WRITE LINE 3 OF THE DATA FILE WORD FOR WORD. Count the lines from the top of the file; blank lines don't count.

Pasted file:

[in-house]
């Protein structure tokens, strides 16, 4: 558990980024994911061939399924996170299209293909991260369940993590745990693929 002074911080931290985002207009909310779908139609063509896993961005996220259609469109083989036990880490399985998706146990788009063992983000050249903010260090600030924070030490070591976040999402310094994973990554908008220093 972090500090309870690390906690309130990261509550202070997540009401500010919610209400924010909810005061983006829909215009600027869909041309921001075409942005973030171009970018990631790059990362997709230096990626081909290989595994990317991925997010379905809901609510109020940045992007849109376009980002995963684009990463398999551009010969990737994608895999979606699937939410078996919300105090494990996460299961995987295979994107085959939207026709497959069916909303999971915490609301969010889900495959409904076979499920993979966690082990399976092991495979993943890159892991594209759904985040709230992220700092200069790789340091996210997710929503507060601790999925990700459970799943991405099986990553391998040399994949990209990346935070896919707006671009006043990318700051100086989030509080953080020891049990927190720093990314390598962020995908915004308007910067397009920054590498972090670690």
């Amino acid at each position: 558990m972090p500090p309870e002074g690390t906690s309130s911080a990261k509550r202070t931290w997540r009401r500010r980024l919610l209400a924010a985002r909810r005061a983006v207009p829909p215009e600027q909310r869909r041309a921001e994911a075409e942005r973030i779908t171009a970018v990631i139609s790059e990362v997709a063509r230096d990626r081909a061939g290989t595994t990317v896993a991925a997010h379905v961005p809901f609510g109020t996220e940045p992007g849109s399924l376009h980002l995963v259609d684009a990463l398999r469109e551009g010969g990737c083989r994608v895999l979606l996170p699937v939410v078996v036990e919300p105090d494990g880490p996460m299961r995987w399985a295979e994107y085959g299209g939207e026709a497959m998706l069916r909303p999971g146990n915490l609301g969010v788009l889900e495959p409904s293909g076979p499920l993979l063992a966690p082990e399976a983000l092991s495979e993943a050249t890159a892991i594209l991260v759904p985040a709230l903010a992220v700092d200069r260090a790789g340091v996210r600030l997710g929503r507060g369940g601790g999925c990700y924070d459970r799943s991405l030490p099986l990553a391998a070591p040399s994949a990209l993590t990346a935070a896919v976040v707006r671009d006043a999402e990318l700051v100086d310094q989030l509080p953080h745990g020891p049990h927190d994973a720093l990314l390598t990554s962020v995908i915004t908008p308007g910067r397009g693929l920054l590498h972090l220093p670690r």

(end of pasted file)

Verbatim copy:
């Amino acid at each position: 558990m972090p500090p309870e002074g690390t906690s309130s911080a990261k509550r202070t931290w997540r009401r500010r980024l919610l209400a924010a985002r909810r005061a983006v207009p829909p215009e600027q909310r869909r041309a921001e994911a075409e942005r973030i779908t171009a970018v990631i139609s790059e990362v997709a063509r230096d990626r081909a061939g290989t595994t990317v896993a991925a997010h379905v961005p809901f609510g109020t996220e940045p992007g849109s399924l376009h980002l995963v259609d684009a990463l398999r469109e551009g010969g990737c083989r994608v895999l979606l996170p699937v939410v078996v036990e919300p105090d494990g880490p996460m299961r995987w399985a295979e994107y085959g299209g939207e026709a497959m998706l069916r909303p999971g146990n915490l609301g969010v788009l889900e495959p409904s293909g076979p499920l993979l063992a966690p082990e399976a983000l092991s495979e993943a050249t890159a892991i594209l991260v759904p985040a709230l903010a992220v700092d200069r260090a790789g340091v996210r600030l997710g929503r507060g369940g601790g999925c990700y924070d459970r799943s991405l030490p099986l990553a391998a070591p040399s994949a990209l993590t990346a935070a896919v976040v707006r671009d006043a999402e990318l700051v100086d310094q989030l509080p953080h745990g020891p049990h927190d994973a720093l990314l390598t990554s962020v995908i915004t908008p308007g910067r397009g693929l920054l590498h972090l220093p670690r």